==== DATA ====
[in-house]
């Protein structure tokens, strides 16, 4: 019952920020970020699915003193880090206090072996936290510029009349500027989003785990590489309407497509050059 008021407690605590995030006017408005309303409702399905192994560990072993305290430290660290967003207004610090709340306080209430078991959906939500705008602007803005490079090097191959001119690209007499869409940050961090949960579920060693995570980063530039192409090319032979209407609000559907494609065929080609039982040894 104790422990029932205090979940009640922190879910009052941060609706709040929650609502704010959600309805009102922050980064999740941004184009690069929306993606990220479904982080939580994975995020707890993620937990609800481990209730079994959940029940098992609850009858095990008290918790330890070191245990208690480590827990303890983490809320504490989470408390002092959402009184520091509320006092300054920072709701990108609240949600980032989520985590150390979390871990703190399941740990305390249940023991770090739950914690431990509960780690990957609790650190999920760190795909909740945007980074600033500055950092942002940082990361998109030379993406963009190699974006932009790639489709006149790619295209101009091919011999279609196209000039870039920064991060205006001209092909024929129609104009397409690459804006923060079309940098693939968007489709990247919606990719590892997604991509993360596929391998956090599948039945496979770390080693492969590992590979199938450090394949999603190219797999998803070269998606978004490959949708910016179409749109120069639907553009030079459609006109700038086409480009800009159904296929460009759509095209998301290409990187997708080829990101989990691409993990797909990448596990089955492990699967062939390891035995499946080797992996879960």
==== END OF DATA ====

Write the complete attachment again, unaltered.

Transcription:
[in-house]
């Protein structure tokens, strides 16, 4: 019952920020970020699915003193880090206090072996936290510029009349500027989003785990590489309407497509050059 008021407690605590995030006017408005309303409702399905192994560990072993305290430290660290967003207004610090709340306080209430078991959906939500705008602007803005490079090097191959001119690209007499869409940050961090949960579920060693995570980063530039192409090319032979209407609000559907494609065929080609039982040894 104790422990029932205090979940009640922190879910009052941060609706709040929650609502704010959600309805009102922050980064999740941004184009690069929306993606990220479904982080939580994975995020707890993620937990609800481990209730079994959940029940098992609850009858095990008290918790330890070191245990208690480590827990303890983490809320504490989470408390002092959402009184520091509320006092300054920072709701990108609240949600980032989520985590150390979390871990703190399941740990305390249940023991770090739950914690431990509960780690990957609790650190999920760190795909909740945007980074600033500055950092942002940082990361998109030379993406963009190699974006932009790639489709006149790619295209101009091919011999279609196209000039870039920064991060205006001209092909024929129609104009397409690459804006923060079309940098693939968007489709990247919606990719590892997604991509993360596929391998956090599948039945496979770390080693492969590992590979199938450090394949999603190219797999998803070269998606978004490959949708910016179409749109120069639907553009030079459609006109700038086409480009800009159904296929460009759509095209998301290409990187997708080829990101989990691409993990797909990448596990089955492990699967062939390891035995499946080797992996879960």